“There’s a lot more to life than how fat or thin you are.” Kirstie Alley
I remembering watching a talk show that Jessica Simpson had appeared on a few years ago. She had gained a few pounds and was discussing all the negative feedback she had been getting from the public. Because of this experience she started a reality show called “The Price of Beauty” where she travels around the globe and reveals what ideal beauty is in many different parts of the world. In one episode she go to Uganda and visits with a community that embraces larger women as their ideal model of beauty. As soon I saw the book “Feeding Desire” it reminded me of Jessica’s experience. Rebecca Popenoe is a social anthropologist. Her book, “Feeding Desire” details her experiences and observations amongst the Azawagh Arabs. The Azawagh Arab women’s story of image, beauty and womanhood is articulated in this book. Popenoe’s cultural research was conducted on the people inhabiting in the Saharan community in Niger, a which is located in Western Africa "Feeding Desire"; broadly tries to depict how the “semi-nomadic” Moors and Azawagh Arabs located in the Sahara desert have a history for the appreciation and value for feminine model of excessive fatness.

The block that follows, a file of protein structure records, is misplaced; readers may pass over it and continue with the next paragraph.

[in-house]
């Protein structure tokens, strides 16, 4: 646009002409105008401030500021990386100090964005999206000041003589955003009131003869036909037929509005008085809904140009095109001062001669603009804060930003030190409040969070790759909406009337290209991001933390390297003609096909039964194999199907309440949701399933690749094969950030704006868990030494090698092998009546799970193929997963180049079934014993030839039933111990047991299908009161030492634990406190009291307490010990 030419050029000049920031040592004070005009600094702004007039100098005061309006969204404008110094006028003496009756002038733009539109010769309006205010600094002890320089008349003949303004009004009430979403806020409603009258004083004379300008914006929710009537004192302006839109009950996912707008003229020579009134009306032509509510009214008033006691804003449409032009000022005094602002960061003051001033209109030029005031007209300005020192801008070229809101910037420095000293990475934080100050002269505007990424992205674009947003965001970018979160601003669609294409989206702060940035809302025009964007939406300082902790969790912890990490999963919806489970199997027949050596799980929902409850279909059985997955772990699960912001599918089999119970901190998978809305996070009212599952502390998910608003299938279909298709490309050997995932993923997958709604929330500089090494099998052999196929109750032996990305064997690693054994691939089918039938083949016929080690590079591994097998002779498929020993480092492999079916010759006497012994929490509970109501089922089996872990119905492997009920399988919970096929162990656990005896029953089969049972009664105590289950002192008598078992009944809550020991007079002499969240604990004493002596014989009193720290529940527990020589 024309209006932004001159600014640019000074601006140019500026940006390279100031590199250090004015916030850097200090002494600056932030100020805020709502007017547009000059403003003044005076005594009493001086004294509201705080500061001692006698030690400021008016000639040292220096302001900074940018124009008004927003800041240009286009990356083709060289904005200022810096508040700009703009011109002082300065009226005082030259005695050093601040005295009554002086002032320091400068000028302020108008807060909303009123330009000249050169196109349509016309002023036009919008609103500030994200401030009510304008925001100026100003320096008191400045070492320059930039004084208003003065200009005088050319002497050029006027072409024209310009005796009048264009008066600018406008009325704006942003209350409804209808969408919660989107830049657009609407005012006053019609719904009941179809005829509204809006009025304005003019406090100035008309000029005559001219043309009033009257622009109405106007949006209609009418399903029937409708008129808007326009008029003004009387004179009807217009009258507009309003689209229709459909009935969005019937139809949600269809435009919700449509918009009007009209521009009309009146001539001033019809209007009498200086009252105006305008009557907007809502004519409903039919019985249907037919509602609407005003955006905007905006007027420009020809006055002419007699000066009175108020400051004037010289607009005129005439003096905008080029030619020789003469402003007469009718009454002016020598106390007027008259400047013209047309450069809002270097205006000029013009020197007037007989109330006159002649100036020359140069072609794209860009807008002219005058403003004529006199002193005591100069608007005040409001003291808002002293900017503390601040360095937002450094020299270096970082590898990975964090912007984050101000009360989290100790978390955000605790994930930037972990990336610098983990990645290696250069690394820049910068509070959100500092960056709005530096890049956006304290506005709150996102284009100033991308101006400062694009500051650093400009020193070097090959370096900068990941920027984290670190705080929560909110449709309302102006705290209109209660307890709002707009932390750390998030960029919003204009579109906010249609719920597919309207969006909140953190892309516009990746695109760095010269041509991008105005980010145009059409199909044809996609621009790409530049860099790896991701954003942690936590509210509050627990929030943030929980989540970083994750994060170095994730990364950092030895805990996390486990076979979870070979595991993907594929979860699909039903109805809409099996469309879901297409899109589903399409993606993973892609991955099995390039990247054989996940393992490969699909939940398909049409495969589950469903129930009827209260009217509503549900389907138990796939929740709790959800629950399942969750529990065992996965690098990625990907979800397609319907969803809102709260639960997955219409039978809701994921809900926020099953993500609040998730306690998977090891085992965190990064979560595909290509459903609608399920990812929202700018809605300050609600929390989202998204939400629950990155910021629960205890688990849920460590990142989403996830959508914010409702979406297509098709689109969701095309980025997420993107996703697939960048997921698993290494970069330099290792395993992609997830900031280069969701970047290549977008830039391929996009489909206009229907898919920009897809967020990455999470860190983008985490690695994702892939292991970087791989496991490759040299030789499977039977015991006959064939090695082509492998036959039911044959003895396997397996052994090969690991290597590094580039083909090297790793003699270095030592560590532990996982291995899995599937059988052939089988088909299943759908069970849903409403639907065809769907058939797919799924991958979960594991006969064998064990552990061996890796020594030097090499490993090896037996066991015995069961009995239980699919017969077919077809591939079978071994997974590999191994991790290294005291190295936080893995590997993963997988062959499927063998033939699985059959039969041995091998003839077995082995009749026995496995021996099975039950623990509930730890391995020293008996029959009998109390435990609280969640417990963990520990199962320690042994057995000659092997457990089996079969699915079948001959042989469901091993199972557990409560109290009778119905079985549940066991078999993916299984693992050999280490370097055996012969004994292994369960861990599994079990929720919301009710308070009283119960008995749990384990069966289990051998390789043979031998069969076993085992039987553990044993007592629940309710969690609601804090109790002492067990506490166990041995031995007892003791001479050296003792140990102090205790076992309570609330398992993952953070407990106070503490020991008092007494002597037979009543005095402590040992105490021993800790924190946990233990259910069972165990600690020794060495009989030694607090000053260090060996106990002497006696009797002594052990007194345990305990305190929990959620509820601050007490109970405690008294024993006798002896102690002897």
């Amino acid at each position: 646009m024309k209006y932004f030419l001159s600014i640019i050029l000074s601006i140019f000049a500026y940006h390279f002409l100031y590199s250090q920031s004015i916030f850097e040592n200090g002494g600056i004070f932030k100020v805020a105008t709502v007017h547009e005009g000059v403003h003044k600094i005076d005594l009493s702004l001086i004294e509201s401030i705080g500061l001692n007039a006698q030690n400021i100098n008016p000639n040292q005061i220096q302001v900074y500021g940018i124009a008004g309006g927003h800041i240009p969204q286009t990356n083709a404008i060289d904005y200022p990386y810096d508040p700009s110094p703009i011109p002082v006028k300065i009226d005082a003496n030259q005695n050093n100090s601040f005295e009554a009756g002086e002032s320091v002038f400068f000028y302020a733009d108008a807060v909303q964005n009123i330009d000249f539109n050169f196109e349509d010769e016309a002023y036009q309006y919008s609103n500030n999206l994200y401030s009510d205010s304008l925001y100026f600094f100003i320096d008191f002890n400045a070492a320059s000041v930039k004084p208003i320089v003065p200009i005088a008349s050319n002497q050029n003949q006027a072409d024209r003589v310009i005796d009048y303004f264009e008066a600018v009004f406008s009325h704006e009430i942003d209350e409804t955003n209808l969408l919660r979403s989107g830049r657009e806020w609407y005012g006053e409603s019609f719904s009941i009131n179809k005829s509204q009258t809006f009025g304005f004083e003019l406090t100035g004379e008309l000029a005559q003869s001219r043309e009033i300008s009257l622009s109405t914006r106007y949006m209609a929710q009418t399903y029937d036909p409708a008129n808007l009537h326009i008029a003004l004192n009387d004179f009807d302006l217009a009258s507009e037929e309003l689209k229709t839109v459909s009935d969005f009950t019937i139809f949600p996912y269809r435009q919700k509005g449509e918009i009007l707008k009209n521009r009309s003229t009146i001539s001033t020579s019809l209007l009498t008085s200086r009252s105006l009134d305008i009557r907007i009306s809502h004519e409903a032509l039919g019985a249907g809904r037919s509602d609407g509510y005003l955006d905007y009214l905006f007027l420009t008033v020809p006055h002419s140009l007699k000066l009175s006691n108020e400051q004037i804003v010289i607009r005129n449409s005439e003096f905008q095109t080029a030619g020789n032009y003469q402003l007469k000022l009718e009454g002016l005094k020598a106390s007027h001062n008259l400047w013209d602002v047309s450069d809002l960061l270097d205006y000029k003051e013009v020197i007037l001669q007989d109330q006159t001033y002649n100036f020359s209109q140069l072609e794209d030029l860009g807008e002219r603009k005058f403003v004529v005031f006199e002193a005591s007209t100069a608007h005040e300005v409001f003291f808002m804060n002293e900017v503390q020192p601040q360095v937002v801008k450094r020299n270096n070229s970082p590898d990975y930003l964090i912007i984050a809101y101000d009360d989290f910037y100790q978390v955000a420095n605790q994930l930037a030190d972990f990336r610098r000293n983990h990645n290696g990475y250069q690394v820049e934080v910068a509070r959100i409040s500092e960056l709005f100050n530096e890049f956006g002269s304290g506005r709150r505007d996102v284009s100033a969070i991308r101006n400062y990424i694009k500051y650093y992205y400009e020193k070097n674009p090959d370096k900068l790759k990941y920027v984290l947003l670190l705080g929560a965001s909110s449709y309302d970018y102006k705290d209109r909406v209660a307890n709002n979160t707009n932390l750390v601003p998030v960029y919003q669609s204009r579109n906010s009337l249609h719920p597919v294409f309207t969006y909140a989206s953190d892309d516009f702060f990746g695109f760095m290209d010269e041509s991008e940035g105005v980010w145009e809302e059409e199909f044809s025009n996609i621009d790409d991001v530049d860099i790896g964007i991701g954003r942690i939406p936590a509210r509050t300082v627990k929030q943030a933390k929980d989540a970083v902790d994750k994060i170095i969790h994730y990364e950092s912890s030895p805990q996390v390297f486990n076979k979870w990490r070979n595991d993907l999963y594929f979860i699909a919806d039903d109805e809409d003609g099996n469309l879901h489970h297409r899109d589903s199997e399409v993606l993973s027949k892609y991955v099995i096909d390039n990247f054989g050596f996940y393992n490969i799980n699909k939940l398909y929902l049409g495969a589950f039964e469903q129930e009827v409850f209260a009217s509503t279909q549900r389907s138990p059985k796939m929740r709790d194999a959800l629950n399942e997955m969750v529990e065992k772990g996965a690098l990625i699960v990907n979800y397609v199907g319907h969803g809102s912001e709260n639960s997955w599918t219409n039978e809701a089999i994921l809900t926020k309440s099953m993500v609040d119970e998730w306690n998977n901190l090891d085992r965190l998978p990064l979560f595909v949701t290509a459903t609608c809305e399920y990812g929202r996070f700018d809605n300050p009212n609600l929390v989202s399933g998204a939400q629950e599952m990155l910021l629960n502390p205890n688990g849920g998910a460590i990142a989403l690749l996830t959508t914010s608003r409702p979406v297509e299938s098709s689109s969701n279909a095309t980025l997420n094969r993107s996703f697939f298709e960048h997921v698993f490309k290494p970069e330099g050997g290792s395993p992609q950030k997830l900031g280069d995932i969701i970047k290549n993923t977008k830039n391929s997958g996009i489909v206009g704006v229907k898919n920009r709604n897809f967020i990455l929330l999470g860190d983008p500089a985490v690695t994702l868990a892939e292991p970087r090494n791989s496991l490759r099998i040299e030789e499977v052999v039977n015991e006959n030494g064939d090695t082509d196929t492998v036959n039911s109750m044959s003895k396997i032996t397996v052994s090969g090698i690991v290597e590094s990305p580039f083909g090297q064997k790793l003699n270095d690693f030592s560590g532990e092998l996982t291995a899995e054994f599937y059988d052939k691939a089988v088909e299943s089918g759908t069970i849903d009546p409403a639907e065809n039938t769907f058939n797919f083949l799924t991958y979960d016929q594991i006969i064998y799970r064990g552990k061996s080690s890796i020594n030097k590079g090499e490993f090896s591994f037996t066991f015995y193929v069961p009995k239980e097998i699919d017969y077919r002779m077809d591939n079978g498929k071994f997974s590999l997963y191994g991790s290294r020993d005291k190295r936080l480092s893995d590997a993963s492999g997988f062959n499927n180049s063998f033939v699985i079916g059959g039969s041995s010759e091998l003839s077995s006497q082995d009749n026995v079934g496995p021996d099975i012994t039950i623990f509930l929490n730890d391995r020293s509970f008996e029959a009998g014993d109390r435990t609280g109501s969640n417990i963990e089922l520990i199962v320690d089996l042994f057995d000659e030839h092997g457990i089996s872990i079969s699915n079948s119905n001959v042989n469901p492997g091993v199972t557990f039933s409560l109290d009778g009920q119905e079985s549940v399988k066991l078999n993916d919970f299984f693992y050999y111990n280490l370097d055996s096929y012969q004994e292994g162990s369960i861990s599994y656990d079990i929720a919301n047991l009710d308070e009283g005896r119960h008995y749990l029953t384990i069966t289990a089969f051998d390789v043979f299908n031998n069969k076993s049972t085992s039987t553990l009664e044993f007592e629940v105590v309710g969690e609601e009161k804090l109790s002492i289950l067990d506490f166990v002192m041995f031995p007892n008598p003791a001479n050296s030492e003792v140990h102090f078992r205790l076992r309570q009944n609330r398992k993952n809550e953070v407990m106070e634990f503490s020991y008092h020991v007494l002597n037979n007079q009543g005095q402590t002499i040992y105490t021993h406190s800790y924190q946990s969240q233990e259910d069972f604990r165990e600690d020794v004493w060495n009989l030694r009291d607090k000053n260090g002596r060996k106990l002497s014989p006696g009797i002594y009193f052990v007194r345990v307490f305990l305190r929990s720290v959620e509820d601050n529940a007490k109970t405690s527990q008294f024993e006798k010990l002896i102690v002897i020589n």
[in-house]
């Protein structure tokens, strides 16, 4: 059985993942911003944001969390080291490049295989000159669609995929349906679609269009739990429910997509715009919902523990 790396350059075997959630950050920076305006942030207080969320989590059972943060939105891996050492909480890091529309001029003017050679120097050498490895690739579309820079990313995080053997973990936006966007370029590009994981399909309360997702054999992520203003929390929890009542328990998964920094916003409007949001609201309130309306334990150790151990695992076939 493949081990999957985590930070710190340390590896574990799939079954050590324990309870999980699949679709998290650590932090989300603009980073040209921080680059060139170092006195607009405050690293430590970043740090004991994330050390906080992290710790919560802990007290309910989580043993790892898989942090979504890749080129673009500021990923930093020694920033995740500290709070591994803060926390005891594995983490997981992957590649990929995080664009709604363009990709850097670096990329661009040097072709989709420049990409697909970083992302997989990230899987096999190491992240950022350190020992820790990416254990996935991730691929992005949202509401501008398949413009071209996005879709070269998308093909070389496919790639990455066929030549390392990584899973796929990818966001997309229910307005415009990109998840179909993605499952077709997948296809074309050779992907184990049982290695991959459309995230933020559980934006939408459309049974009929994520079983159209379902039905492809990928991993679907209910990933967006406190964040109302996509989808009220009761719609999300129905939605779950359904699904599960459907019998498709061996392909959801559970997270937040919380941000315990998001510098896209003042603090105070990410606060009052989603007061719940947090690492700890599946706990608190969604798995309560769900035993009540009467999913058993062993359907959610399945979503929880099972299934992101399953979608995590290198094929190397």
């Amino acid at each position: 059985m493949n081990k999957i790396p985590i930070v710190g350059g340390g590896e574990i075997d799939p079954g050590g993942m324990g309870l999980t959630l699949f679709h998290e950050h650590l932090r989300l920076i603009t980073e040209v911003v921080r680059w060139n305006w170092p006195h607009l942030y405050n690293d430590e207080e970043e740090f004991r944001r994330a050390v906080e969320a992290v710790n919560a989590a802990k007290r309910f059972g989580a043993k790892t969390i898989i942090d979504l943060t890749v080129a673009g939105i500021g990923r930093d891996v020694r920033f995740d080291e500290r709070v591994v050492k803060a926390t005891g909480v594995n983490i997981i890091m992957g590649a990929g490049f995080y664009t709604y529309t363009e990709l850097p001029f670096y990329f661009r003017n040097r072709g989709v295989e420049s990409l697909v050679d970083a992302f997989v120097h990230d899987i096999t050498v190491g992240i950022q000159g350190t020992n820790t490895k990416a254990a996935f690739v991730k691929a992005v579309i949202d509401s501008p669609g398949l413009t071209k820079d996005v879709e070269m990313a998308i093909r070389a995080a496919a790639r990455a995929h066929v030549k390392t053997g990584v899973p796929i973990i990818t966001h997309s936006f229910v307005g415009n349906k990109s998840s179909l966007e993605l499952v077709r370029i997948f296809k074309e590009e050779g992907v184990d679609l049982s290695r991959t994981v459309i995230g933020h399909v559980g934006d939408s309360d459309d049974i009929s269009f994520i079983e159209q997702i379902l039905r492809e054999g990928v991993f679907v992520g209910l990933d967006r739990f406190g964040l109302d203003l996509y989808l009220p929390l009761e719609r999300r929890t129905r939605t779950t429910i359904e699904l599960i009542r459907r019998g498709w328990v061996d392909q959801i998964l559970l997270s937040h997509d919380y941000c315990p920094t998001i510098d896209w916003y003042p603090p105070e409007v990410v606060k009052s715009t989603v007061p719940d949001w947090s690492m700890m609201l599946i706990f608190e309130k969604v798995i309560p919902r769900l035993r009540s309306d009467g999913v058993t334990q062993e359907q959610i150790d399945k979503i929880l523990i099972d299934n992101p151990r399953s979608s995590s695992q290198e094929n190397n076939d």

The current ‘modern’ western world opinion of female beauty differs radically. Despite the fact that the central western view on female beauty is based on images in the media of thinness, many people and scholars have researched numerous cases, which have undeniably different views on female beauty. The Azawagh Arabs acquire completely different principles of female beauty and sexuality, and beauty is defined by the size and fatness of a female. The author highlights the point in this book that the fattening process is mainly about desire and socializing sexuality. “What fattening does is make a woman an appropriate object of desire” (Popenoe 2004: 197).
Popenoe interprets the process of fattening and the sedative lifestyle as being...
Please join StudyMode to read the full document